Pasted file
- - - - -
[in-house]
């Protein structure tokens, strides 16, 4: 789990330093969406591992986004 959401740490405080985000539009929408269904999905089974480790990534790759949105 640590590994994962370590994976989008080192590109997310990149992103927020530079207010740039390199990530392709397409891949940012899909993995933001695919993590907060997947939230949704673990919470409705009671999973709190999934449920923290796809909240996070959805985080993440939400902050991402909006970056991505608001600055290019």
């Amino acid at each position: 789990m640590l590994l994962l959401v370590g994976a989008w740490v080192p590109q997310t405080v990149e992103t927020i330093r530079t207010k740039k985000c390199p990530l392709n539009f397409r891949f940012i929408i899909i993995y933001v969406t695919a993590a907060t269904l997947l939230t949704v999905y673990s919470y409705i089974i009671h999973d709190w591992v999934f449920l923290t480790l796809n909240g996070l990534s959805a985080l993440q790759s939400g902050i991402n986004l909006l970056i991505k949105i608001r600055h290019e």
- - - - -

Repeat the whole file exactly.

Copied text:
[in-house]
């Protein structure tokens, strides 16, 4: 789990330093969406591992986004 959401740490405080985000539009929408269904999905089974480790990534790759949105 640590590994994962370590994976989008080192590109997310990149992103927020530079207010740039390199990530392709397409891949940012899909993995933001695919993590907060997947939230949704673990919470409705009671999973709190999934449920923290796809909240996070959805985080993440939400902050991402909006970056991505608001600055290019």
């Amino acid at each position: 789990m640590l590994l994962l959401v370590g994976a989008w740490v080192p590109q997310t405080v990149e992103t927020i330093r530079t207010k740039k985000c390199p990530l392709n539009f397409r891949f940012i929408i899909i993995y933001v969406t695919a993590a907060t269904l997947l939230t949704v999905y673990s919470y409705i089974i009671h999973d709190w591992v999934f449920l923290t480790l796809n909240g996070l990534s959805a985080l993440q790759s939400g902050i991402n986004l909006l970056i991505k949105i608001r600055h290019e």